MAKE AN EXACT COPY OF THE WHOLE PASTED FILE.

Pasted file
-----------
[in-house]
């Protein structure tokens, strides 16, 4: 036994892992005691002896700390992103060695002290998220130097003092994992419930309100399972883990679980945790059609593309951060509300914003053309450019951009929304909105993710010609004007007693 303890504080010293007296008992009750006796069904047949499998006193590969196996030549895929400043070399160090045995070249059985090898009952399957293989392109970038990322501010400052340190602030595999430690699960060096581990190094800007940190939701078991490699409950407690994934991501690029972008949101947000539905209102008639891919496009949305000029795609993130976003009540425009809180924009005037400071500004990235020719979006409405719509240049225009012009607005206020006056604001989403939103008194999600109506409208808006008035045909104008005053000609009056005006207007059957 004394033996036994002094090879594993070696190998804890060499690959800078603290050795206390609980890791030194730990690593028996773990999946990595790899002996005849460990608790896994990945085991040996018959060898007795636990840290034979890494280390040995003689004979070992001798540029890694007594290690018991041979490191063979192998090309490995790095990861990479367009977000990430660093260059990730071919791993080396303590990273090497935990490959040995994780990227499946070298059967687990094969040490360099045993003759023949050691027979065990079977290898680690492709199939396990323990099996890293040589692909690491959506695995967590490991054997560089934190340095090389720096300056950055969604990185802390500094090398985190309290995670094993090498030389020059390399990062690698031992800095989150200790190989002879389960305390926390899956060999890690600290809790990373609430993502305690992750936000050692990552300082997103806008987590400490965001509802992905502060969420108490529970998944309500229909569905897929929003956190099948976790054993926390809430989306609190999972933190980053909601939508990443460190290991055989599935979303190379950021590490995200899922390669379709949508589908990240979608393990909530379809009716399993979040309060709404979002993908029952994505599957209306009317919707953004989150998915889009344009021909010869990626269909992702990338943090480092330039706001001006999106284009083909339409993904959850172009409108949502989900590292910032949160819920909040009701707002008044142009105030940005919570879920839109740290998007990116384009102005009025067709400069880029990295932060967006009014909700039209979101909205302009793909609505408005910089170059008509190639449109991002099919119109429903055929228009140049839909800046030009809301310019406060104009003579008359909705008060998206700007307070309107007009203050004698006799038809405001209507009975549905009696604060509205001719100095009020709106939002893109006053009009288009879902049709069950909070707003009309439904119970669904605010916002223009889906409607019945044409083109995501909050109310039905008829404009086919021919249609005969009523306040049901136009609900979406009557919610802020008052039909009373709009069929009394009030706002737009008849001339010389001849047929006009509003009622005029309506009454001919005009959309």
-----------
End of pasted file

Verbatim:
[in-house]
């Protein structure tokens, strides 16, 4: 036994892992005691002896700390992103060695002290998220130097003092994992419930309100399972883990679980945790059609593309951060509300914003053309450019951009929304909105993710010609004007007693 303890504080010293007296008992009750006796069904047949499998006193590969196996030549895929400043070399160090045995070249059985090898009952399957293989392109970038990322501010400052340190602030595999430690699960060096581990190094800007940190939701078991490699409950407690994934991501690029972008949101947000539905209102008639891919496009949305000029795609993130976003009540425009809180924009005037400071500004990235020719979006409405719509240049225009012009607005206020006056604001989403939103008194999600109506409208808006008035045909104008005053000609009056005006207007059957 004394033996036994002094090879594993070696190998804890060499690959800078603290050795206390609980890791030194730990690593028996773990999946990595790899002996005849460990608790896994990945085991040996018959060898007795636990840290034979890494280390040995003689004979070992001798540029890694007594290690018991041979490191063979192998090309490995790095990861990479367009977000990430660093260059990730071919791993080396303590990273090497935990490959040995994780990227499946070298059967687990094969040490360099045993003759023949050691027979065990079977290898680690492709199939396990323990099996890293040589692909690491959506695995967590490991054997560089934190340095090389720096300056950055969604990185802390500094090398985190309290995670094993090498030389020059390399990062690698031992800095989150200790190989002879389960305390926390899956060999890690600290809790990373609430993502305690992750936000050692990552300082997103806008987590400490965001509802992905502060969420108490529970998944309500229909569905897929929003956190099948976790054993926390809430989306609190999972933190980053909601939508990443460190290991055989599935979303190379950021590490995200899922390669379709949508589908990240979608393990909530379809009716399993979040309060709404979002993908029952994505599957209306009317919707953004989150998915889009344009021909010869990626269909992702990338943090480092330039706001001006999106284009083909339409993904959850172009409108949502989900590292910032949160819920909040009701707002008044142009105030940005919570879920839109740290998007990116384009102005009025067709400069880029990295932060967006009014909700039209979101909205302009793909609505408005910089170059008509190639449109991002099919119109429903055929228009140049839909800046030009809301310019406060104009003579008359909705008060998206700007307070309107007009203050004698006799038809405001209507009975549905009696604060509205001719100095009020709106939002893109006053009009288009879902049709069950909070707003009309439904119970669904605010916002223009889906409607019945044409083109995501909050109310039905008829404009086919021919249609005969009523306040049901136009609900979406009557919610802020008052039909009373709009069929009394009030706002737009008849001339010389001849047929006009509003009622005029309506009454001919005009959309």